Academic burnout among undergraduate nursing students: A quantitative survey approach

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Abstract

BACKGROUND: Exposure of nursing students to constant work pressure, stress, and emotional turmoil during both clinical and theoretical sessions of nursing training often leads to academic burnout among them. The aim of the study was to determine the presence of academic burnout among undergraduate nursing students and the association of academic burnout with age, gender, year of nursing program, residence location, and relaxation technique practice. MATERIALS AND METHODS: A descriptive survey design was used, and data were collected from 266 undergraduate nursing students from Udupi Taluka, South India. Baseline information was collected through a demographic proforma, and Oldenburg Burnout Inventory for Students was used for assessing academic burnout. A stratified proportionate sampling technique was used to select the study sample. The data were collected from April 2021 to May 2021. Descriptive and inferential statistics were used for the analysis by using Statistical Package for the Social Sciences (SPSS) version 16. RESULTS: The study revealed that most of the participants had high levels of academic burnout (163, 61.7%), emotional exhaustion (165, 62%), and disengagement (173, 65%). Moreover, academic burnout was significantly associated with age (χ2= 8.669, P = 0.012) and relaxation technique practice (χ2= 9.263, P = 0.002). Additionally, disengagement was significantly associated with gender (χ2= 9.956, P = 0.002), residence location (χ2= 7.032, P = 0.027), and relaxation technique practice (χ2= 8.729, P = 0.003). CONCLUSIONS: Based on the findings of the study, we recommend that the faculty and administrators of nursing institutes must incorporate strategies for the prevention or reduction of academic burnout in the nursing curriculum.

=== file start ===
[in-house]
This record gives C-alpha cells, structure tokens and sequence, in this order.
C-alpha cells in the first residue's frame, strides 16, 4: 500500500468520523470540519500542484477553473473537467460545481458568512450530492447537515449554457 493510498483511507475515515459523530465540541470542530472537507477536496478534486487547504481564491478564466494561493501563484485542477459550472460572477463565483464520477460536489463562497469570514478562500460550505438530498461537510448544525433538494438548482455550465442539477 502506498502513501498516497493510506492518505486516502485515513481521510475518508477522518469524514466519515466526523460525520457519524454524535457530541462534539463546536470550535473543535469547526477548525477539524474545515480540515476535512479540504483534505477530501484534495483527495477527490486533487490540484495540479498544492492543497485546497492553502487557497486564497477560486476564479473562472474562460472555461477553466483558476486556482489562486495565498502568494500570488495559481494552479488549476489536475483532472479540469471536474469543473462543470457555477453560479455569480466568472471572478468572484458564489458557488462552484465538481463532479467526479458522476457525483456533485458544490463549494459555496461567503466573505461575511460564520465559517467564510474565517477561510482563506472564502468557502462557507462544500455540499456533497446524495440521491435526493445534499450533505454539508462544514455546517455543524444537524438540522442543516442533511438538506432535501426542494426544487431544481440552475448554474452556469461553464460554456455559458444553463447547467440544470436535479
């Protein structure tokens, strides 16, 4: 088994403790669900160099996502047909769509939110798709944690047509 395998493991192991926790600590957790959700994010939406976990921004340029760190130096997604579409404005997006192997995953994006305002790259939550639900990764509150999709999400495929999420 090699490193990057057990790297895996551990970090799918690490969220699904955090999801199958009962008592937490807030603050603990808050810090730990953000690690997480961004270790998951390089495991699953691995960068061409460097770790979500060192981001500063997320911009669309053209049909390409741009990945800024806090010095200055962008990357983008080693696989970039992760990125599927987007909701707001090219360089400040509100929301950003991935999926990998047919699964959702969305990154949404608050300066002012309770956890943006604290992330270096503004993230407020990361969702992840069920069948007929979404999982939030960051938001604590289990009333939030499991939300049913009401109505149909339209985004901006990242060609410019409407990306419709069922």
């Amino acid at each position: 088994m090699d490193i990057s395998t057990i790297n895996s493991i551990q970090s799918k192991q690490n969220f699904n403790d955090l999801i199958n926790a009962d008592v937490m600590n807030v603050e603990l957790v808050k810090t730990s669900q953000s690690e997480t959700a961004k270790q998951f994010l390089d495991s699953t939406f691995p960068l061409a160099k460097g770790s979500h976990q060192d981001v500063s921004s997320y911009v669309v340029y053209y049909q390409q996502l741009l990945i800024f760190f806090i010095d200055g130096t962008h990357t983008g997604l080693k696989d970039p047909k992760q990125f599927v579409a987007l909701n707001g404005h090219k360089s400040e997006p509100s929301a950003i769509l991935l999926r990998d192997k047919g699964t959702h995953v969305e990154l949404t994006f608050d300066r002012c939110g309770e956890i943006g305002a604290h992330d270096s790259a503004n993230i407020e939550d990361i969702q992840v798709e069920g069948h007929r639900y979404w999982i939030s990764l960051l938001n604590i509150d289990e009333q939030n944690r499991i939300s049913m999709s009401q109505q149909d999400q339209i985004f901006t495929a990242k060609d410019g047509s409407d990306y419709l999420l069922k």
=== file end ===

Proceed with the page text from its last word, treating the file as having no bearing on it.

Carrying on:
Original languageEnglish
Article number141
JournalJournal of Education and Health Promotion
Volume12
Issue number1
DOIs
Publication statusPublished - 01-01-2023

All Science Journal Classification (ASJC) codes

  • Medicine (miscellaneous)
  • Education

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